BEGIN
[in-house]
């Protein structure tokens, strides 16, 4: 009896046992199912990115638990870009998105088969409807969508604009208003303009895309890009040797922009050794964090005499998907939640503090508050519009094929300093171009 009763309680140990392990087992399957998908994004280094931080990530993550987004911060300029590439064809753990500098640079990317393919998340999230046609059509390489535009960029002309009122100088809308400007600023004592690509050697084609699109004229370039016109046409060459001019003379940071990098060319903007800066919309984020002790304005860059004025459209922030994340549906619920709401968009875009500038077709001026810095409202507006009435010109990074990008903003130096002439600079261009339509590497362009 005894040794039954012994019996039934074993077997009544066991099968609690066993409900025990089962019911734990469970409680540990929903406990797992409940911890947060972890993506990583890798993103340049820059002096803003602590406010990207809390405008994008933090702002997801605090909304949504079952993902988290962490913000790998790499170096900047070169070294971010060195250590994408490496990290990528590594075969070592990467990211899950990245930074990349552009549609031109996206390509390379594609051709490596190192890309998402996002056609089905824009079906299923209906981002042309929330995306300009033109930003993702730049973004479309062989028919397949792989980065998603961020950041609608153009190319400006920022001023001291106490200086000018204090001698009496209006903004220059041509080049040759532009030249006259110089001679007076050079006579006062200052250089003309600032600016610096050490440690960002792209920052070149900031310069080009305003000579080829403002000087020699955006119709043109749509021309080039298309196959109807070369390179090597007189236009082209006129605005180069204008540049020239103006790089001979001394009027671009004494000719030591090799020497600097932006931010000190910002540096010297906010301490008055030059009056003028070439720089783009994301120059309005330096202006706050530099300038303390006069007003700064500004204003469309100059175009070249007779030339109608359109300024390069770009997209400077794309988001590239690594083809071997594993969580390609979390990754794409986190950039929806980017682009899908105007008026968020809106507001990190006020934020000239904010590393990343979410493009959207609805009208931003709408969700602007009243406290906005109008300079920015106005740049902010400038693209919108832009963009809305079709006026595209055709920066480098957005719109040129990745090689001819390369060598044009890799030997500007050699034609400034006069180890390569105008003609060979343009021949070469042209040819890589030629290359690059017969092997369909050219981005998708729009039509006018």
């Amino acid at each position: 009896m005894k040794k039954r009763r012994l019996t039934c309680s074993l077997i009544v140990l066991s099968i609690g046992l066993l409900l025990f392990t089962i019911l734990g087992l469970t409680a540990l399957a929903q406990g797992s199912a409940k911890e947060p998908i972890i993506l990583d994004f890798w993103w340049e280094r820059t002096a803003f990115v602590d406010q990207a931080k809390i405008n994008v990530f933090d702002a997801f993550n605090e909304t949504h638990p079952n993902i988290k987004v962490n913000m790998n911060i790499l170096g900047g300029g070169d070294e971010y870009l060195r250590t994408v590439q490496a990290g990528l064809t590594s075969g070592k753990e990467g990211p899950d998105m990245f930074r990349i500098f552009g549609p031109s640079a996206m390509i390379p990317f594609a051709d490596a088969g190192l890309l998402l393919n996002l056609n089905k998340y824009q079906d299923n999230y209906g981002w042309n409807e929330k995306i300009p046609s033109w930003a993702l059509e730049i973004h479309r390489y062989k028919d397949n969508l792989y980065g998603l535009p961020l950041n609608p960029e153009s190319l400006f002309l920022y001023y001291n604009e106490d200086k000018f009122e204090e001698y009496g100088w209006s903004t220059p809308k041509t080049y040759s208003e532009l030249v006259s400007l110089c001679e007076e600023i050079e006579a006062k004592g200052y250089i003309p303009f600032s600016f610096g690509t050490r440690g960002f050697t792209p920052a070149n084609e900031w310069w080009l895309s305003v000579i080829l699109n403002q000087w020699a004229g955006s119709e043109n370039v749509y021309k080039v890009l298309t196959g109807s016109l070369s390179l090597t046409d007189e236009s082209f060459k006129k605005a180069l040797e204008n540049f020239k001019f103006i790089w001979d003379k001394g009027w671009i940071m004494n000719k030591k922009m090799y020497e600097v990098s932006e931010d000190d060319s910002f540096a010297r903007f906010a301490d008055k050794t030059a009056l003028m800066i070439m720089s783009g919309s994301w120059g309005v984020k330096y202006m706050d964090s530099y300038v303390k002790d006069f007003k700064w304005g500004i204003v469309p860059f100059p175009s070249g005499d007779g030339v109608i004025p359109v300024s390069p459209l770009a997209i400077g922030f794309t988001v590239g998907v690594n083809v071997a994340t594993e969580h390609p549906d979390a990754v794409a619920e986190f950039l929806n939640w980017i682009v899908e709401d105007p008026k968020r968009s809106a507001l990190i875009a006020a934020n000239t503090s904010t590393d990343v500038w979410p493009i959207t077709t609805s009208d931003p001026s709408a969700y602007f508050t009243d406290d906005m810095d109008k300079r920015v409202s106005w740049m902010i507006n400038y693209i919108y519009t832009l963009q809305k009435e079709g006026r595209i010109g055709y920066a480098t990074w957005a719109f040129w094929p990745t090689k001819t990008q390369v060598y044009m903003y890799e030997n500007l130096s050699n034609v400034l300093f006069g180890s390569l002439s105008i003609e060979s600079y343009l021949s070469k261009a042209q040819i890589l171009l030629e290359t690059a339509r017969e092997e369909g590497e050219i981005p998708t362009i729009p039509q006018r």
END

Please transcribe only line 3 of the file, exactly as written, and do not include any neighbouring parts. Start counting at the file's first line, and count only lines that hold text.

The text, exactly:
């Amino acid at each position: 009896m005894k040794k039954r009763r012994l019996t039934c309680s074993l077997i009544v140990l066991s099968i609690g046992l066993l409900l025990f392990t089962i019911l734990g087992l469970t409680a540990l399957a929903q406990g797992s199912a409940k911890e947060p998908i972890i993506l990583d994004f890798w993103w340049e280094r820059t002096a803003f990115v602590d406010q990207a931080k809390i405008n994008v990530f933090d702002a997801f993550n605090e909304t949504h638990p079952n993902i988290k987004v962490n913000m790998n911060i790499l170096g900047g300029g070169d070294e971010y870009l060195r250590t994408v590439q490496a990290g990528l064809t590594s075969g070592k753990e990467g990211p899950d998105m990245f930074r990349i500098f552009g549609p031109s640079a996206m390509i390379p990317f594609a051709d490596a088969g190192l890309l998402l393919n996002l056609n089905k998340y824009q079906d299923n999230y209906g981002w042309n409807e929330k995306i300009p046609s033109w930003a993702l059509e730049i973004h479309r390489y062989k028919d397949n969508l792989y980065g998603l535009p961020l950041n609608p960029e153009s190319l400006f002309l920022y001023y001291n604009e106490d200086k000018f009122e204090e001698y009496g100088w209006s903004t220059p809308k041509t080049y040759s208003e532009l030249v006259s400007l110089c001679e007076e600023i050079e006579a006062k004592g200052y250089i003309p303009f600032s600016f610096g690509t050490r440690g960002f050697t792209p920052a070149n084609e900031w310069w080009l895309s305003v000579i080829l699109n403002q000087w020699a004229g955006s119709e043109n370039v749509y021309k080039v890009l298309t196959g109807s016109l070369s390179l090597t046409d007189e236009s082209f060459k006129k605005a180069l040797e204008n540049f020239k001019f103006i790089w001979d003379k001394g009027w671009i940071m004494n000719k030591k922009m090799y020497e600097v990098s932006e931010d000190d060319s910002f540096a010297r903007f906010a301490d008055k050794t030059a009056l003028m800066i070439m720089s783009g919309s994301w120059g309005v984020k330096y202006m706050d964090s530099y300038v303390k002790d006069f007003k700064w304005g500004i204003v469309p860059f100059p175009s070249g005499d007779g030339v109608i004025p359109v300024s390069p459209l770009a997209i400077g922030f794309t988001v590239g998907v690594n083809v071997a994340t594993e969580h390609p549906d979390a990754v794409a619920e986190f950039l929806n939640w980017i682009v899908e709401d105007p008026k968020r968009s809106a507001l990190i875009a006020a934020n000239t503090s904010t590393d990343v500038w979410p493009i959207t077709t609805s009208d931003p001026s709408a969700y602007f508050t009243d406290d906005m810095d109008k300079r920015v409202s106005w740049m902010i507006n400038y693209i919108y519009t832009l963009q809305k009435e079709g006026r595209i010109g055709y920066a480098t990074w957005a719109f040129w094929p990745t090689k001819t990008q390369v060598y044009m903003y890799e030997n500007l130096s050699n034609v400034l300093f006069g180890s390569l002439s105008i003609e060979s600079y343009l021949s070469k261009a042209q040819i890589l171009l030629e290359t690059a339509r017969e092997e369909g590497e050219i981005p998708t362009i729009p039509q006018r």